For the government's evolving bailout program, the hits keep on coming — Tuesday, TCF Financial Corp. in Wayzata, Minn., became the latest banking company to say it plans to return the government's money.
The $16.3 billion-asset company, which said it is well capitalized, follows the example of Iberiabank Corp. in Lafayette, La., and Chicago's Northern Trust Corp.
TCF and Iberia attributed their decisions to the changing nature of the Treasury Department's capital program, a part of the Troubled Asset Relief Program, or Tarp, which was begun last fall as a way to encourage healthy banks to lend more but has morphed into a means to buoy weak banks.
More banks are expected to add their names to the list.
"I think we'll see a number of banks who don't really need the capital say, 'Why bother?' " said Walter Moeling, a bank lawyer in the Atlanta office of Bryan Cave LLP.
In an interview Tuesday, TCF chief executive William Cooper explained his reasoning.
"Regulators strongly suggested we take the money, saying that, if we didn't, we'd be considered a weaker bank by the public," he said. "But now, because Congress is setting the tune, the perception is that if we took Tarp money we did something wrong, that the money was a bailout and that we are using it for unsavory purposes."
Daryl G. Byrd, the CEO of the $5.4 billion-asset Iberiabank, said that the public increasingly feels Tarp banks are troubled and, therefore, "open to all kinds of changes to the way you do business."
Cooper also said the rules of the game keep changing.
When TCF got $361.2 million, regulators said it should be leveraged to make more loans or to buy banks. Cooper said they told TCF not to worry about the effects on the bank's tangible common equity ratio.
But now regulators are making tangible common equity an important measure in planned stress testing, and Cooper said this puts him in a tough spot. "If I lever the money, and lower that ratio, the stress test will say that now you are a problem bank."
Alternatively, if TCF maintains its tangible common equity ratio by curtailing lending and dealmaking, "all it does is sit and causes us to pay $18 million after taxes each year on that preferred stock."
Additional Tarp-related headaches include closer public scrutiny of spending by banks that accepted the government's investment.
TCF was criticized in local newspapers for contributing $200,000 toward an employee trip to Snowmass Village, a ski resort near Aspen, Colo. — something Cooper at the time strongly defended as a way of boosting morale.
Northern Trust on Friday said it would repay $1.6 billion after a storm of negative publicity tied to its multimillion-dollar sponsorship of a golf tournament.
Other banks that were on the brink of taking government money, like the $441 million-asset Sussex Bancorp in Franklin, N.J., have balked.
Sussex said Tuesday that it chose at the last minute not to sell $10 million in preferred shares to the government because public perception puts it at a "marketplace disadvantage." The company also said loan demand was slow and it did not believe it could profitably deploy the additional capital.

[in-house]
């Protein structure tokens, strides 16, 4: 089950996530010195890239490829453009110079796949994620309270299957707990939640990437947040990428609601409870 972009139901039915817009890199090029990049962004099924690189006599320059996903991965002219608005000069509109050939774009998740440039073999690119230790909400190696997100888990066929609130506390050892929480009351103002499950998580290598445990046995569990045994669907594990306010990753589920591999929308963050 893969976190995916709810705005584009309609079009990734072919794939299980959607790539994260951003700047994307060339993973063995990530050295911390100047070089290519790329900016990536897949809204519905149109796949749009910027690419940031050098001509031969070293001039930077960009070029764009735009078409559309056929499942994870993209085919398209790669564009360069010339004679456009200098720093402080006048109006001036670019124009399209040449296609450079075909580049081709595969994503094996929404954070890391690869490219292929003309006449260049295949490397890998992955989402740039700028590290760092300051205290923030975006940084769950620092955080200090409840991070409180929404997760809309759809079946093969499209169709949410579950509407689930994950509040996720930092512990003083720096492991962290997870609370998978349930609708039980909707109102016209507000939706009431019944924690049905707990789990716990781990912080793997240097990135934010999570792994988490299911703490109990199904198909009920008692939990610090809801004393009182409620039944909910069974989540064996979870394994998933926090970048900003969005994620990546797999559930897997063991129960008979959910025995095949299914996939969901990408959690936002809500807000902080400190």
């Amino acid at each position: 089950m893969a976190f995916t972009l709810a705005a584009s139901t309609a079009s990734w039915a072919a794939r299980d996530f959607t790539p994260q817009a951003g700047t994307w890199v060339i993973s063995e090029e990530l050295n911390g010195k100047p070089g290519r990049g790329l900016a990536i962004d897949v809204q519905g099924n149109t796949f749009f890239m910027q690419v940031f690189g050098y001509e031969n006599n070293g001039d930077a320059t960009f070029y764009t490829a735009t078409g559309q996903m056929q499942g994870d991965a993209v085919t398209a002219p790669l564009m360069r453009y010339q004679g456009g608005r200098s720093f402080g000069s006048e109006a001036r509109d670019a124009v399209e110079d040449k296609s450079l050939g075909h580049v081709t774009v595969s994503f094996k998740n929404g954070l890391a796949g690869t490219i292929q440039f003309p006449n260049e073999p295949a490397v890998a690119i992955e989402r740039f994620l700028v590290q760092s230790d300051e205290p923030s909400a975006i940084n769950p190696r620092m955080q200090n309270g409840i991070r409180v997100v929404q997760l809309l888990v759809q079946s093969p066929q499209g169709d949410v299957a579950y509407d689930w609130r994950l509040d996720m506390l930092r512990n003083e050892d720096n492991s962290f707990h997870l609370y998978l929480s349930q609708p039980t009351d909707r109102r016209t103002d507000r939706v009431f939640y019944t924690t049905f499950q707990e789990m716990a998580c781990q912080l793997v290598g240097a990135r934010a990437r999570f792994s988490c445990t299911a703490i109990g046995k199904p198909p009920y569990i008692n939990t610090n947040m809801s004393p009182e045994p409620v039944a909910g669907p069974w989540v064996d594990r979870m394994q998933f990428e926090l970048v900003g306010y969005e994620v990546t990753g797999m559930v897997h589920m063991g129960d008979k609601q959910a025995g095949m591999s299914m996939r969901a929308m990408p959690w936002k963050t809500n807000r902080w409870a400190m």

Iberia is redeeming 90,000 shares of preferred stock it sold to the government and paying back $90.6 million, plus a $575,000 dividend.
TCF would like to redeem all 361,172 shares of preferred stock it sold to the government in November, for $361.2 million, plus any accrued dividend it would owe. TCF has notified the government and must wait 30 days before getting regulatory approval, it said.
On Tuesday, David Rochester, an analyst at Friedman, Billings, Ramsey & Co., increased his 2009 core-earnings-per-share estimate for TCF by 7 cents, to 37 cents, and in a research note wrote that the change primarily reflects the expected repayment to the government. However, Rochester also wrote that he expects earnings to decline materially during the next six months on worsening credit quality and weaker fee income.
"Unemployment continues to increase at a strong pace within" TCF's "footprint, as home prices continue to decline, applying further stress to the home equity portfolio" of $2 billion, he wrote. "We expect" TCF "to cut its dividend substantially over the next three to six months as earnings dip well below the current payout."
Cooper conceded that conditions have worsened in the marketplace but that those particular loans were only made to borrowers with FICO scores above 720 and at loan-to-value ratios above 70%. Delinquencies in that portfolio are flat to down, he said, though he would not specify the amounts. At Dec. 31, net chargeoffs for "junior lien" home equity loans were 1.76% of average loans and leases.
His company would be well-capitalized after it returns the government money, Cooper said, with pro forma Tier 1 and total risked-based ratios of 8.88% and 11.74%, respectively. Its tangible common equity ratio, 5.85% at Dec. 31, would be unchanged by the redemption of the government's preferred shares.
"We did our own stress tests and believe we have adequate capital to survive anything," Cooper said. A dividend cut remains a possibility, he said, "but it really depends on what our prognosis is for earnings going forward and our capital levels." On Feb. 28, TCF paid a 25-cent dividend to shareholders.